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China Transport Sector Policy Briefing – July 2018

China Transport Sector Policy Briefing – July 2018

The July edition of our China Transport Sector Policy Briefing is here! The Sustainable Transport Team at GIZ in China provides you with a monthly summary of new important policies in China’s transport sector.

Please click here to download: China Transport Sector Policy Briefing July 2018

This month, the government further stressed the promotion of new energy vehicles (NEVs) and the production and recycling of batteries, next to new regulations on emission reduction, adjustments of transportation structure and increased energy efficiency in the transportation industry.

NEVs, batteries, emission reduction, transportation structure and energy efficiency in the transport industry

In July 2018, Chinese Premier Li Keqiang presented the “Three-Year Action Plan on Defending the Blue Sky”. It aims at a reduction of emissions and an improvement of air quality, especially in the Beijing-Tianjin-Hebei (Jing-Jin-Ji) region, the Yangtze River Delta, and the Yan-Ping Plain (Shaanxi and Shanxi Province). The plan stipulates a 15% reduction of sulfur dioxide and nitrogen emissions by 2020 compared to 2015 and tighter restrictions on PM2.5 emissions.

For the transport sector, new energy vehicles (NEVs) will play an important role. The action plan set the goal to produce 2 million NEVs by 2020, with a focus on the logistics sector. The existing logistics fleet shall be partially replaced by NEVs, while the remaining conventional logistics vehicles will be subjected to harsher restrictions. Furthermore, rail freight transport volume shall increase by 30% compared to 2017, and even by 40% in the Jing-Jin-Ji region. The Jing-Jin-Ji area was also targeted by MoT Vice Minister Liu at a State Council Policy Briefing. The region urgently needs a shift from road to rail and from road to waterways. In the coming three years, the volume of railway and waterway freight is set to increase by 1.1 billion tons and 0.5 billion tons respectively. To put this into perspective, this increase in railway freight transport equals adding the size of Germany’s total railway freight of 2016 – that is 349 million tons – each year- just in the Jing-Jin-Ji area!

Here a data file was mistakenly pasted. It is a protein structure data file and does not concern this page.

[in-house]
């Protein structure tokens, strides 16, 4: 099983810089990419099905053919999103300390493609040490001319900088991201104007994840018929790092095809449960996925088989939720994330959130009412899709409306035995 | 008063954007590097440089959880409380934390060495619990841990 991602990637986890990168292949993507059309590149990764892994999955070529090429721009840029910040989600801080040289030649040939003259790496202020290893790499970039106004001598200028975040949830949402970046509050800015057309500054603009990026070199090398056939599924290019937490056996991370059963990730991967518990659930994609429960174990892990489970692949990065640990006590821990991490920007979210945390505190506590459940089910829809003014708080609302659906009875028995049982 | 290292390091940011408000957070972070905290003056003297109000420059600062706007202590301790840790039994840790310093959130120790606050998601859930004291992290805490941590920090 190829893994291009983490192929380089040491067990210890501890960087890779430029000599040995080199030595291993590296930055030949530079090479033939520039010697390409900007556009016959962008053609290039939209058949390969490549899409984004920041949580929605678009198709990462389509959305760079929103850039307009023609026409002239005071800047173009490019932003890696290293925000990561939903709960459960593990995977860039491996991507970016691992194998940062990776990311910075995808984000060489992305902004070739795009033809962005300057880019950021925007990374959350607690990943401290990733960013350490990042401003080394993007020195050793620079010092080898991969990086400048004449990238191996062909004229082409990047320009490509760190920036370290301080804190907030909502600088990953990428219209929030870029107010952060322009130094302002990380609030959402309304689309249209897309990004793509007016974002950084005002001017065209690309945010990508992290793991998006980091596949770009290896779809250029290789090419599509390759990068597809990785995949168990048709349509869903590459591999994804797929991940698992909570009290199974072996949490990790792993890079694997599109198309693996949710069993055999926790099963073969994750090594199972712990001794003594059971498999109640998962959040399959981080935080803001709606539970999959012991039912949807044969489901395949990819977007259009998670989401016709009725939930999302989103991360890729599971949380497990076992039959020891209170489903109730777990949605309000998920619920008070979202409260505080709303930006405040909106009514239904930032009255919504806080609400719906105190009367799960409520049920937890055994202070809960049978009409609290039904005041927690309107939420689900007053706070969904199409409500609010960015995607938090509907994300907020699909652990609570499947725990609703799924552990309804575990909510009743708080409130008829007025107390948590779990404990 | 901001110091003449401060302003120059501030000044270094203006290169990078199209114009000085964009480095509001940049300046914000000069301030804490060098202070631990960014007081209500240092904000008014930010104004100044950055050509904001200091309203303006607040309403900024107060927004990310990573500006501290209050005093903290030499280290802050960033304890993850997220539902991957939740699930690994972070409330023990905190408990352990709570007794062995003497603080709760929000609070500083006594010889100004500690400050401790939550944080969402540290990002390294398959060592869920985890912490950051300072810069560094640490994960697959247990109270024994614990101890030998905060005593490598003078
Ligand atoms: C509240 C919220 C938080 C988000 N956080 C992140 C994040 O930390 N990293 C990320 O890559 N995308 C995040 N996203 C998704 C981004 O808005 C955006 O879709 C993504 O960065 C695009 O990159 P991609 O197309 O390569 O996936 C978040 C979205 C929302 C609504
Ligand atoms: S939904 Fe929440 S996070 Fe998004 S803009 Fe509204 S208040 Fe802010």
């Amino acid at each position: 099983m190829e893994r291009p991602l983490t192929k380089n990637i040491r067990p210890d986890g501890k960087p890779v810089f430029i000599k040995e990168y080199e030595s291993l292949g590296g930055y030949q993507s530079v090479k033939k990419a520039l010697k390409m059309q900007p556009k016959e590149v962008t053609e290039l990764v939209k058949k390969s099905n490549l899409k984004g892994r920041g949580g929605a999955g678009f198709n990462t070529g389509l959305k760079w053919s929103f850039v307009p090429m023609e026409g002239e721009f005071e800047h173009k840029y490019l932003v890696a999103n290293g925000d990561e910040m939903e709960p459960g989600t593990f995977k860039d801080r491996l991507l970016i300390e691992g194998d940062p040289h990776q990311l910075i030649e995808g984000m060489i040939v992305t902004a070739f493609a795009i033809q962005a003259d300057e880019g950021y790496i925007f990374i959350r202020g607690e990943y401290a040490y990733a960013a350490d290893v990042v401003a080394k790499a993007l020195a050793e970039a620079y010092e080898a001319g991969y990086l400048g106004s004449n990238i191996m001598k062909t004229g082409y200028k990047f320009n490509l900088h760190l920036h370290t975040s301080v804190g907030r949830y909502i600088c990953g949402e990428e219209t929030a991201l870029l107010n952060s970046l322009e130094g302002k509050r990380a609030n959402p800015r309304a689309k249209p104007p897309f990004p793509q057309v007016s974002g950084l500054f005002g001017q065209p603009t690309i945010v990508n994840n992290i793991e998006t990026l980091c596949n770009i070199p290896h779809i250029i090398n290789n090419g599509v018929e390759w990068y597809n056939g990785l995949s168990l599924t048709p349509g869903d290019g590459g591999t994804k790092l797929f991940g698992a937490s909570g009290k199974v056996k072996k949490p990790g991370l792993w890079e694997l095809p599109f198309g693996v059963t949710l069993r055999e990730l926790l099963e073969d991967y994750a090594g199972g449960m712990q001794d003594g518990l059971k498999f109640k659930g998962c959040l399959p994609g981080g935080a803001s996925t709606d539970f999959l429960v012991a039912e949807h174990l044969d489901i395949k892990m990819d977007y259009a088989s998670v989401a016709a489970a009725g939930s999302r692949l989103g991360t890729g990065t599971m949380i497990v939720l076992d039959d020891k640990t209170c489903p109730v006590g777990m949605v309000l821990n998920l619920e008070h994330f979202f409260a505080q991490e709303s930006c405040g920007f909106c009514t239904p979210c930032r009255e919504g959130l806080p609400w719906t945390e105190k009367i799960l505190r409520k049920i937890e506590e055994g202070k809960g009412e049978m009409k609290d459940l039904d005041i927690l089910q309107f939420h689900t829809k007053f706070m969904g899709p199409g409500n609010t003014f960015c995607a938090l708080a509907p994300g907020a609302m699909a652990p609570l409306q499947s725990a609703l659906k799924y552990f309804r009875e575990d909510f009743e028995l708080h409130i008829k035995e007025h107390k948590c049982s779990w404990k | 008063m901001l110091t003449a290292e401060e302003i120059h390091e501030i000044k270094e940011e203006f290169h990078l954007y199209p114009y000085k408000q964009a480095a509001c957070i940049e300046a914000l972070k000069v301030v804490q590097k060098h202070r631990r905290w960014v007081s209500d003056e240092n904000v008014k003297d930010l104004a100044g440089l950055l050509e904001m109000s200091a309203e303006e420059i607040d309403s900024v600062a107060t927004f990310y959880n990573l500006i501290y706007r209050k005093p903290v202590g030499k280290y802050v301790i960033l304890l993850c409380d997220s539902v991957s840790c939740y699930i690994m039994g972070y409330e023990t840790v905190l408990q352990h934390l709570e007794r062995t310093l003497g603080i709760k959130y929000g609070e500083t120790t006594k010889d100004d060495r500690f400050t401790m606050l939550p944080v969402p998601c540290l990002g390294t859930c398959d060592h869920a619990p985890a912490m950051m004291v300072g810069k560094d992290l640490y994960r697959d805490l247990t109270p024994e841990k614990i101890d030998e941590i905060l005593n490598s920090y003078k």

Furthermore, an amazing number of more than 1 million heavy-duty diesel trucks which are of or below the National III Standard will be decommissioned.

In order to curb air pollution caused by diesel-fueled heavy duty vehicles(HDV), MEE and SAMR on 26 June 2018 jointly released a new national standard on limits and measurement methods for emissions from diesel-fuelled HDV (CHINA VI).

Compared to China V, China VI lowers the limit for emitted NOx by more than 77% and for emitted particle matter (PM) by more than 67%. The second phase of the new standard also puts the first limit on emitted PM and for the first time requires a portable emission measurement system (PEMS) test on real road conditions. It also introduces standards on the warranty of emission controlling equipment and some auto parts.